Cuba democracy program funding held up in Congress

An Obama administration effort to spend another $20 million on Cuba democracy programs has been blocked for two months amid bitter clashes over policy and personalities.

Words like “backstabber” and “communist dupe” have been thrown about and the issue is littered with leaks and counter-leaks about alleged wrongdoings.

Sen. John Kerry, who chairs the Senate Foreign Relations Committee, is offering to lift the “hold” he put on the money April 1 if the amount is cut to $15 million, according to a note sent by his committee staff to the State Department Friday. El Nuevo Herald obtained a copy.

Committee spokesman Fred Jones declined to comment on the note but said, “We are continuing discussions with the administration in an effort to make sure these programs are effective and meeting real objectives.”

Program supporters would not say whether the offer resolves the dispute, which has featured Kerry, Sen. Bob Menendez, D-N.J., their staffs and the U.S. Agency for International Development.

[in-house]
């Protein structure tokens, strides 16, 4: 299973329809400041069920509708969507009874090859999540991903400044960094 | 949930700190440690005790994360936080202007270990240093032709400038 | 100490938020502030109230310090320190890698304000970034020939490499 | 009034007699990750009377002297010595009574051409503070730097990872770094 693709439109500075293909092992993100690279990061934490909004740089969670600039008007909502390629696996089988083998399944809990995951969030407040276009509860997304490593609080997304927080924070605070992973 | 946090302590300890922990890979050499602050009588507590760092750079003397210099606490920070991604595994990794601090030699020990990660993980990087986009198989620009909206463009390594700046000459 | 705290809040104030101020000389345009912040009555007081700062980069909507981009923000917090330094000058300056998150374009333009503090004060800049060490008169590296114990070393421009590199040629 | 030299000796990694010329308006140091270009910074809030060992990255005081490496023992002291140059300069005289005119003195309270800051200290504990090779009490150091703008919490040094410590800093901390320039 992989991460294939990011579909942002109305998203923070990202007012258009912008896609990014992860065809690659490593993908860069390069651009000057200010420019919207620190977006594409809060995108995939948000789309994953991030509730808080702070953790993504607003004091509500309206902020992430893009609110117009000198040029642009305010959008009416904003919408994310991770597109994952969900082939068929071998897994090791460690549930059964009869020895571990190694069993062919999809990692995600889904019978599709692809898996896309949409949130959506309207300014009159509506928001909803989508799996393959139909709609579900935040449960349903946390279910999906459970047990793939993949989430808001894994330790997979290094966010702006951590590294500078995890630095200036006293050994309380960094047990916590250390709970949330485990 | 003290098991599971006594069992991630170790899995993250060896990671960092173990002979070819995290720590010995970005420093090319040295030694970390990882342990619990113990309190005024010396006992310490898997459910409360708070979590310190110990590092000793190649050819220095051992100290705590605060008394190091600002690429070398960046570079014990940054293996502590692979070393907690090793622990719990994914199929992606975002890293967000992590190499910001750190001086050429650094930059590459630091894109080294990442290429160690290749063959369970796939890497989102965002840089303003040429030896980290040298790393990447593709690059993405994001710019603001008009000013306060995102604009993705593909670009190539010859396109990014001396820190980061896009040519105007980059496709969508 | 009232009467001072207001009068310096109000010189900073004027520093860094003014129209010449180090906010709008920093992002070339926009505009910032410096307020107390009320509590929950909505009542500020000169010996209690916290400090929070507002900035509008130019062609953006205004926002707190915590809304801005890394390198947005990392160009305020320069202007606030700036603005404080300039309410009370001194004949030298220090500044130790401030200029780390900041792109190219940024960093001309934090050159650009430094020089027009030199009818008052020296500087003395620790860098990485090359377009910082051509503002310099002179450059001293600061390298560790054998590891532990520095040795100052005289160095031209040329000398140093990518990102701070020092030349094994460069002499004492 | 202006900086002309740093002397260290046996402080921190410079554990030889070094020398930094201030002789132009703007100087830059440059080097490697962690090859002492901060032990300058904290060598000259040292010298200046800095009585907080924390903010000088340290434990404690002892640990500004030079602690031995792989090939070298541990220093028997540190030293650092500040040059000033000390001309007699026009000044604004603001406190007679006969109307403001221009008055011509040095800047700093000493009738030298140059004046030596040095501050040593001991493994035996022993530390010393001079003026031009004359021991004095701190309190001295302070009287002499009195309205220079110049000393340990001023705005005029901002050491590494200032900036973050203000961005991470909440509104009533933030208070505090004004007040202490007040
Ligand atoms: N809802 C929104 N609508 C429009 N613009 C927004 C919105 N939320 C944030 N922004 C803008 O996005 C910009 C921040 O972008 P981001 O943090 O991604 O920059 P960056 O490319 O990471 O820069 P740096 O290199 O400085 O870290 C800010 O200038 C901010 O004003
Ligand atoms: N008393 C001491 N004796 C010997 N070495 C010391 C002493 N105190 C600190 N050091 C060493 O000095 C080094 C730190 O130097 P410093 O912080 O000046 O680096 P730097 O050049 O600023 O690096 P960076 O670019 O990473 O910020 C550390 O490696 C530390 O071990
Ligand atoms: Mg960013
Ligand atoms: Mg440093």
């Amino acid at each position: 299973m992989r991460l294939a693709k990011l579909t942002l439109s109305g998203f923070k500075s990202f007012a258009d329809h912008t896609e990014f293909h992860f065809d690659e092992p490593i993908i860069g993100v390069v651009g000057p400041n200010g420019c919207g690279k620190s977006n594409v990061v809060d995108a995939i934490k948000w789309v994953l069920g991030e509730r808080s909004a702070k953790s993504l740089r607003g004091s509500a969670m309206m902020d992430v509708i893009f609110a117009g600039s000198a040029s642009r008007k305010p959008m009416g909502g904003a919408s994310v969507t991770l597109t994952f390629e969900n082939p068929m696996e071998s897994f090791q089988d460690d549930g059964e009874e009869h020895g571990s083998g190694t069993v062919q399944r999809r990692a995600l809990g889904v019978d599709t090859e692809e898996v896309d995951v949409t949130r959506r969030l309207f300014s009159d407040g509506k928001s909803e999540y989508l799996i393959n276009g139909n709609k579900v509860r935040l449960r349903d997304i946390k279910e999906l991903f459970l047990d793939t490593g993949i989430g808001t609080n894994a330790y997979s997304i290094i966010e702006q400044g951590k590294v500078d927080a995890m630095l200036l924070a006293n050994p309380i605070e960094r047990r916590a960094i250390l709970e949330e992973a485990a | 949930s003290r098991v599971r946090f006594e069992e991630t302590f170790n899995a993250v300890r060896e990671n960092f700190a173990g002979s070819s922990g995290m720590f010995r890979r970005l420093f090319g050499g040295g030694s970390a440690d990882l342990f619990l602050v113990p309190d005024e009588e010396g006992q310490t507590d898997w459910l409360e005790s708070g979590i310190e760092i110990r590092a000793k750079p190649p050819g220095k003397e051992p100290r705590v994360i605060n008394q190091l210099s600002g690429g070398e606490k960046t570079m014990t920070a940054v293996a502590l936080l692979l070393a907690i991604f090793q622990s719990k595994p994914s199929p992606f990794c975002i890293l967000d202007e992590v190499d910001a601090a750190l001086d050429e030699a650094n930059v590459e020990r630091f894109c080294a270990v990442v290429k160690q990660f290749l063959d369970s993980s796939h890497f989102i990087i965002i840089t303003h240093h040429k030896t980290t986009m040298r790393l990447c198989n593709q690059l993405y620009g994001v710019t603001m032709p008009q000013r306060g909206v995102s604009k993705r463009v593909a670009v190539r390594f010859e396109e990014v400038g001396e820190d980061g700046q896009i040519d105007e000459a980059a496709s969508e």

“It’s been nasty — a Democratic committee chairman against a Democratic administration and another Democratic senator,” said a Senate aide who asked to remain anonymous to avoid the crossfire.

At the root of the fight are sharply different visions of the Cuba programs, which have cost $150 million since they were created in the 1990s to assist nongovernment groups on the island.

Havana denounces them as thinly varnished efforts at “regime change” and recently displayed several lots of seized communications equipment, including satellite dishes disguised as surf boards, it said were paid for with U.S. funds.

Kerry, in a note to the State Department shortly after he blocked the money, asked 13 pointed questions, essentially alleging the programs only provoke Havana, which has made it illegal to receive the U.S. funds.

The note alleges that U.S. money was used to “mobilize protests” in Cuba and that dissident groups are so thoroughly penetrated by Havana spies that the U.S. aid is, in effect, helping to finance the island’s intelligence services.

It also condemns the use of encrypted communications, secret codes and aliases in some of the programs, and adds that some of the Cuban recipients were not even aware their aid was coming from Washington.

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